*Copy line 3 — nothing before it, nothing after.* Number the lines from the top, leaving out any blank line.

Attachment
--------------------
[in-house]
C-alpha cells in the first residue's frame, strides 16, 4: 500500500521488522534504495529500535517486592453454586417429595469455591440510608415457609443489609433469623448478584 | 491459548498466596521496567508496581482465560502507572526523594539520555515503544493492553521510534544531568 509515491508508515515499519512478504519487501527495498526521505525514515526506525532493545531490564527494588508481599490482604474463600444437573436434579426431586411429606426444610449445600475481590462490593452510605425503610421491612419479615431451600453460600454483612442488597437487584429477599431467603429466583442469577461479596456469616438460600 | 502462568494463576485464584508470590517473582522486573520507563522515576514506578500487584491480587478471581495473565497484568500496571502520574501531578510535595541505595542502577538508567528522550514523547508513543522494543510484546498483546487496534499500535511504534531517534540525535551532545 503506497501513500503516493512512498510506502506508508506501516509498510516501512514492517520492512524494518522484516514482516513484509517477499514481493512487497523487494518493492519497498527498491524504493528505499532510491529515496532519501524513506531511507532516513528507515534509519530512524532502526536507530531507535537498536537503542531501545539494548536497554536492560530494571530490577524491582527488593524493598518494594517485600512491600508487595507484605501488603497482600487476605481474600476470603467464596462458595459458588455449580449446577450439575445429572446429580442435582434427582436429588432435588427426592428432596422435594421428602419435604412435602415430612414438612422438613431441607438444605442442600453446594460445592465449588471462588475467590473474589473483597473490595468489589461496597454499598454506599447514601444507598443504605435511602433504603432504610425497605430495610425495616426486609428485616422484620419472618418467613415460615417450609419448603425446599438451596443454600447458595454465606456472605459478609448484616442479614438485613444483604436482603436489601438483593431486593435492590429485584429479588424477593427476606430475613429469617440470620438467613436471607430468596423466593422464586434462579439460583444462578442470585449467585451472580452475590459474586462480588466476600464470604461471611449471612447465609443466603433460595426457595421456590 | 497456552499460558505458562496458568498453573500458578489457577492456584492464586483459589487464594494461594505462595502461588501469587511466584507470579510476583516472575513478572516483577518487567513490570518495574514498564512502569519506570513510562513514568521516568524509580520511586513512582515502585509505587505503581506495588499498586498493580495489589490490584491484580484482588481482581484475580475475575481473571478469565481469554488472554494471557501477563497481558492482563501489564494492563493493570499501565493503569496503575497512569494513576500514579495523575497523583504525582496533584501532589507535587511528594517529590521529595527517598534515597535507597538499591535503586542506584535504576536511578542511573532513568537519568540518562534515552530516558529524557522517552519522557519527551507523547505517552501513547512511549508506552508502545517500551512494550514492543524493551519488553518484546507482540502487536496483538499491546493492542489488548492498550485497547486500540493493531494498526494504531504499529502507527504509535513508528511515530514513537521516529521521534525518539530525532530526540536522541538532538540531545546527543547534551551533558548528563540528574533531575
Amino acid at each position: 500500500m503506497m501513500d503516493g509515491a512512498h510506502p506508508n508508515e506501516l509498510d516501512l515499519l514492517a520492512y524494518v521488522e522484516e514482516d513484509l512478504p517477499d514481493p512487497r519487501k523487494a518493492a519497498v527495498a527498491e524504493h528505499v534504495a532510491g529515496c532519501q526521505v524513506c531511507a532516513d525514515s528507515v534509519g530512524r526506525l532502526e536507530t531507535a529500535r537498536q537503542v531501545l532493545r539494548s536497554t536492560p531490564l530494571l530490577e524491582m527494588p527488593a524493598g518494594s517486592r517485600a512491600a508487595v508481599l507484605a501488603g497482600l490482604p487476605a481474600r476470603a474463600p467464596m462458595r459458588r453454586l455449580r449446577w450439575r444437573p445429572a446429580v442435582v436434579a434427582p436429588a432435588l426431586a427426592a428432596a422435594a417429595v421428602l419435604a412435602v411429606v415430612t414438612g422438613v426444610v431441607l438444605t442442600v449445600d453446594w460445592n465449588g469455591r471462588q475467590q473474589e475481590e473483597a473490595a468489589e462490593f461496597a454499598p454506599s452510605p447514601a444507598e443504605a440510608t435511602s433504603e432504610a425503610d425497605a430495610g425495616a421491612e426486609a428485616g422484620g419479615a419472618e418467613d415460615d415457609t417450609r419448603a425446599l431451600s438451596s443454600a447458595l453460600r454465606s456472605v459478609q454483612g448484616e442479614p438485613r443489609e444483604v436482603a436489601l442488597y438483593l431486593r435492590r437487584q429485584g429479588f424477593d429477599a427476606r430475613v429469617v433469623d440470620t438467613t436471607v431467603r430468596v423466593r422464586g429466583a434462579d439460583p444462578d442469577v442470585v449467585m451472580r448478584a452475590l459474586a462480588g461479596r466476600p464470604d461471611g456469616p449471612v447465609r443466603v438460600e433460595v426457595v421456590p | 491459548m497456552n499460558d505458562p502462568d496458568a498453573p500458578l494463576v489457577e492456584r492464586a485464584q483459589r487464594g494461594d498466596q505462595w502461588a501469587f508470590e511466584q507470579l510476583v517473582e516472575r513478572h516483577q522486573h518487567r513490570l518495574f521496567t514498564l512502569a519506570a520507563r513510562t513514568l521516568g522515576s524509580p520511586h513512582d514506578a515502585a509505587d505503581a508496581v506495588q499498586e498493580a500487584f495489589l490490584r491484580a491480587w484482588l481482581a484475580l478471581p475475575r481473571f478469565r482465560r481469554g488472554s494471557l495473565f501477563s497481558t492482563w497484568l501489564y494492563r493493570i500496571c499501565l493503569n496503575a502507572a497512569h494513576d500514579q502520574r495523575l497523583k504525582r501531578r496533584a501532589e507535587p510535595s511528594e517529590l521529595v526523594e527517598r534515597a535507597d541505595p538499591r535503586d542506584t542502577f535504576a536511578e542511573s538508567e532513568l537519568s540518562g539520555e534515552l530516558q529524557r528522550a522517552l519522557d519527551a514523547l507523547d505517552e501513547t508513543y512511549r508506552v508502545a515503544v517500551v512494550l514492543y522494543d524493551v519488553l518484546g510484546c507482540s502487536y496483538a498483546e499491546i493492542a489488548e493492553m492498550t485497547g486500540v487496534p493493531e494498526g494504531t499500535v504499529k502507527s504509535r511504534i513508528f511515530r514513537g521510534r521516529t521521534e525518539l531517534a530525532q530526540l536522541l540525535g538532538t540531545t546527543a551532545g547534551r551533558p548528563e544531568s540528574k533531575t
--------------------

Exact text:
Amino acid at each position: 500500500m503506497m501513500d503516493g509515491a512512498h510506502p506508508n508508515e506501516l509498510d516501512l515499519l514492517a520492512y524494518v521488522e522484516e514482516d513484509l512478504p517477499d514481493p512487497r519487501k523487494a518493492a519497498v527495498a527498491e524504493h528505499v534504495a532510491g529515496c532519501q526521505v524513506c531511507a532516513d525514515s528507515v534509519g530512524r526506525l532502526e536507530t531507535a529500535r537498536q537503542v531501545l532493545r539494548s536497554t536492560p531490564l530494571l530490577e524491582m527494588p527488593a524493598g518494594s517486592r517485600a512491600a508487595v508481599l507484605a501488603g497482600l490482604p487476605a481474600r476470603a474463600p467464596m462458595r459458588r453454586l455449580r449446577w450439575r444437573p445429572a446429580v442435582v436434579a434427582p436429588a432435588l426431586a427426592a428432596a422435594a417429595v421428602l419435604a412435602v411429606v415430612t414438612g422438613v426444610v431441607l438444605t442442600v449445600d453446594w460445592n465449588g469455591r471462588q475467590q473474589e475481590e473483597a473490595a468489589e462490593f461496597a454499598p454506599s452510605p447514601a444507598e443504605a440510608t435511602s433504603e432504610a425503610d425497605a430495610g425495616a421491612e426486609a428485616g422484620g419479615a419472618e418467613d415460615d415457609t417450609r419448603a425446599l431451600s438451596s443454600a447458595l453460600r454465606s456472605v459478609q454483612g448484616e442479614p438485613r443489609e444483604v436482603a436489601l442488597y438483593l431486593r435492590r437487584q429485584g429479588f424477593d429477599a427476606r430475613v429469617v433469623d440470620t438467613t436471607v431467603r430468596v423466593r422464586g429466583a434462579d439460583p444462578d442469577v442470585v449467585m451472580r448478584a452475590l459474586a462480588g461479596r466476600p464470604d461471611g456469616p449471612v447465609r443466603v438460600e433460595v426457595v421456590p | 491459548m497456552n499460558d505458562p502462568d496458568a498453573p500458578l494463576v489457577e492456584r492464586a485464584q483459589r487464594g494461594d498466596q505462595w502461588a501469587f508470590e511466584q507470579l510476583v517473582e516472575r513478572h516483577q522486573h518487567r513490570l518495574f521496567t514498564l512502569a519506570a520507563r513510562t513514568l521516568g522515576s524509580p520511586h513512582d514506578a515502585a509505587d505503581a508496581v506495588q499498586e498493580a500487584f495489589l490490584r491484580a491480587w484482588l481482581a484475580l478471581p475475575r481473571f478469565r482465560r481469554g488472554s494471557l495473565f501477563s497481558t492482563w497484568l501489564y494492563r493493570i500496571c499501565l493503569n496503575a502507572a497512569h494513576d500514579q502520574r495523575l497523583k504525582r501531578r496533584a501532589e507535587p510535595s511528594e517529590l521529595v526523594e527517598r534515597a535507597d541505595p538499591r535503586d542506584t542502577f535504576a536511578e542511573s538508567e532513568l537519568s540518562g539520555e534515552l530516558q529524557r528522550a522517552l519522557d519527551a514523547l507523547d505517552e501513547t508513543y512511549r508506552v508502545a515503544v517500551v512494550l514492543y522494543d524493551v519488553l518484546g510484546c507482540s502487536y496483538a498483546e499491546i493492542a489488548e493492553m492498550t485497547g486500540v487496534p493493531e494498526g494504531t499500535v504499529k502507527s504509535r511504534i513508528f511515530r514513537g521510534r521516529t521521534e525518539l531517534a530525532q530526540l536522541l540525535g538532538t540531545t546527543a551532545g547534551r551533558p548528563e544531568s540528574k533531575t